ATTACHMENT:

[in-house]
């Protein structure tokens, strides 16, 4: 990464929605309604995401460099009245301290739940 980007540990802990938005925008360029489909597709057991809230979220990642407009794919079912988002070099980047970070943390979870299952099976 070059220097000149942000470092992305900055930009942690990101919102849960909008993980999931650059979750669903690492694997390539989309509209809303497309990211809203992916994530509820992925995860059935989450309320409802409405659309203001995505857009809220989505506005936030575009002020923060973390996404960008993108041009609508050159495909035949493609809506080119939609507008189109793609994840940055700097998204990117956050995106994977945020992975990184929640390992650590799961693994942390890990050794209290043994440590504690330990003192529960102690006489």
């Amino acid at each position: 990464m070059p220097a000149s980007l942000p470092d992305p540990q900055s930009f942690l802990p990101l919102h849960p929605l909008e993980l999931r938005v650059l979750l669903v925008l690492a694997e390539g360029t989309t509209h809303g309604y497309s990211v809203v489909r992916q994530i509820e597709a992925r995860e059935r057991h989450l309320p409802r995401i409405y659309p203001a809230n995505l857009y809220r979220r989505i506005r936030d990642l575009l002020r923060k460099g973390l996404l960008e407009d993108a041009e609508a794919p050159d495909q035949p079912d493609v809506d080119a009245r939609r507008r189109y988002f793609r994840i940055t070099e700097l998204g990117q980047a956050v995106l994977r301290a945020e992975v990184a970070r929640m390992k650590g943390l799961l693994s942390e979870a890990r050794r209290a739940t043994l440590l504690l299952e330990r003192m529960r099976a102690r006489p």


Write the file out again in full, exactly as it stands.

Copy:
[in-house]
């Protein structure tokens, strides 16, 4: 990464929605309604995401460099009245301290739940 980007540990802990938005925008360029489909597709057991809230979220990642407009794919079912988002070099980047970070943390979870299952099976 070059220097000149942000470092992305900055930009942690990101919102849960909008993980999931650059979750669903690492694997390539989309509209809303497309990211809203992916994530509820992925995860059935989450309320409802409405659309203001995505857009809220989505506005936030575009002020923060973390996404960008993108041009609508050159495909035949493609809506080119939609507008189109793609994840940055700097998204990117956050995106994977945020992975990184929640390992650590799961693994942390890990050794209290043994440590504690330990003192529960102690006489």
């Amino acid at each position: 990464m070059p220097a000149s980007l942000p470092d992305p540990q900055s930009f942690l802990p990101l919102h849960p929605l909008e993980l999931r938005v650059l979750l669903v925008l690492a694997e390539g360029t989309t509209h809303g309604y497309s990211v809203v489909r992916q994530i509820e597709a992925r995860e059935r057991h989450l309320p409802r995401i409405y659309p203001a809230n995505l857009y809220r979220r989505i506005r936030d990642l575009l002020r923060k460099g973390l996404l960008e407009d993108a041009e609508a794919p050159d495909q035949p079912d493609v809506d080119a009245r939609r507008r189109y988002f793609r994840i940055t070099e700097l998204g990117q980047a956050v995106l994977r301290a945020e992975v990184a970070r929640m390992k650590g943390l799961l693994s942390e979870a890990r050794r209290a739940t043994l440590l504690l299952e330990r003192m529960r099976a102690r006489p």